Epidemiology, genetics, and subtyping of preserved ratio impaired spirometry (PRISm) in COPDGene

The COPDGene Investigators

Research output: Contribution to journalArticle

59 Citations (Scopus)

Abstract

Background: Preserved Ratio Impaired Spirometry (PRISm), defined as a reduced FEV1 in the setting of a preserved FEV1/FVC ratio, is highly prevalent and is associated with increased respiratory symptoms, systemic inflammation, and mortality. Studies investigating quantitative chest tomographic features, genetic associations, and subtypes in PRISm subjects have not been reported. Methods: Data from current and former smokers enrolled in COPDGene (n = 10,192), an observational, cross-sectional study which recruited subjects aged 45-80 with ≥10 pack years of smoking, were analyzed. To identify epidemiological and radiographic predictors of PRISm, we performed univariate and multivariate analyses comparing PRISm subjects both to control subjects with normal spirometry and to subjects with COPD. To investigate common genetic predictors of PRISm, we performed a genome-wide association study (GWAS). To explore potential subgroups within PRISm, we performed unsupervised k-means clustering. Results: The prevalence of PRISm in COPDGene is 12.3%. Increased dyspnea, reduced 6-minute walk distance, increased percent emphysema and decreased total lung capacity, as well as increased segmental bronchial wall area percentage were significant predictors (p-value <0.05) of PRISm status when compared to control subjects in multivariate models. Although no common genetic variants were identified on GWAS testing, a significant association with Klinefelter's syndrome (47XXY) was observed (p-value < 0.001). Subgroups identified through k-means clustering include a putative "COPD-subtype", "Restrictive-subtype", and a highly symptomatic "Metabolic-subtype". Conclusions: PRISm subjects are clinically and genetically heterogeneous. Future investigations into the pathophysiological mechanisms behind and potential treatment options for subgroups within PRISm are warranted. Trial registration: Clinicaltrials.gov Identifier: NCT000608764.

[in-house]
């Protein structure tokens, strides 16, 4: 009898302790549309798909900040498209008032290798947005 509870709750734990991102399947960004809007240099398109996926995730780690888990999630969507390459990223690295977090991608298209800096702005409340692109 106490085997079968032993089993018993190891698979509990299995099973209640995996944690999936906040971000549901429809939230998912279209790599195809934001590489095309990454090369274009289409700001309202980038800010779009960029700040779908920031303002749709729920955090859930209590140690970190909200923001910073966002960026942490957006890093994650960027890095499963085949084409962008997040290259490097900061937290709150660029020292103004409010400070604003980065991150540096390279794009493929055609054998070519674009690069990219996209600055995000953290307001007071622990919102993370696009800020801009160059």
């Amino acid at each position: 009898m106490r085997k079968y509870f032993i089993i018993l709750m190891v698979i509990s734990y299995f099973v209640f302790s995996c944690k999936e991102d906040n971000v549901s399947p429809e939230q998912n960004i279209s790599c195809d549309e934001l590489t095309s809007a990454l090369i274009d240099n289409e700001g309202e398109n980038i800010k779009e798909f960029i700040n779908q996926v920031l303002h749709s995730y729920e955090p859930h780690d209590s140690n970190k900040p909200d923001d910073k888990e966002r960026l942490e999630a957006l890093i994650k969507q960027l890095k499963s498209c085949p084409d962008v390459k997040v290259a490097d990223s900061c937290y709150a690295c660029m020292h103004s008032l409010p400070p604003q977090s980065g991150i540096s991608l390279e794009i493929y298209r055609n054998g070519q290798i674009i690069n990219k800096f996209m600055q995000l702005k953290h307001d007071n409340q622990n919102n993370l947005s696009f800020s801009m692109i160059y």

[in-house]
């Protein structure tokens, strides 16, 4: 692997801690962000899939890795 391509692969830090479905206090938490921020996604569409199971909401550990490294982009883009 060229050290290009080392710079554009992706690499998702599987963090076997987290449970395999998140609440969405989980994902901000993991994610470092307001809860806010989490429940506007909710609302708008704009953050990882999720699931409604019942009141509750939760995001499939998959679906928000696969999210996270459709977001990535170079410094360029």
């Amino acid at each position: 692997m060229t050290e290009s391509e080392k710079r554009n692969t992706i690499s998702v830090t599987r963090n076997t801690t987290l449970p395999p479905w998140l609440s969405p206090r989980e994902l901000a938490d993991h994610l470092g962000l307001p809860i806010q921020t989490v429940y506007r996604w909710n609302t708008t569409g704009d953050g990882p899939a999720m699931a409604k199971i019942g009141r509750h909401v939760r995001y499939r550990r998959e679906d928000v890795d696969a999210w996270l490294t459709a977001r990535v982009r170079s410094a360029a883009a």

Original languageEnglish (US)
Article number89
JournalRespiratory Research
Volume15
Issue number1
DOIs
StatePublished - Aug 6 2014
Externally publishedYes

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Molecular Epidemiology
Spirometry
Genome-Wide Association Study
Chronic Obstructive Pulmonary Disease
Cluster Analysis
Klinefelter Syndrome
Total Lung Capacity
Emphysema
Dyspnea
Thorax
Multivariate Analysis
Cross-Sectional Studies
Smoking
Inflammation

Keywords

  • Lung diseases
  • Restriction
  • Smoking
  • Spirometry

ASJC Scopus subject areas

  • Pulmonary and Respiratory Medicine

Cite this

Epidemiology, genetics, and subtyping of preserved ratio impaired spirometry (PRISm) in COPDGene. / The COPDGene Investigators.

In: Respiratory Research, Vol. 15, No. 1, 89, 06.08.2014.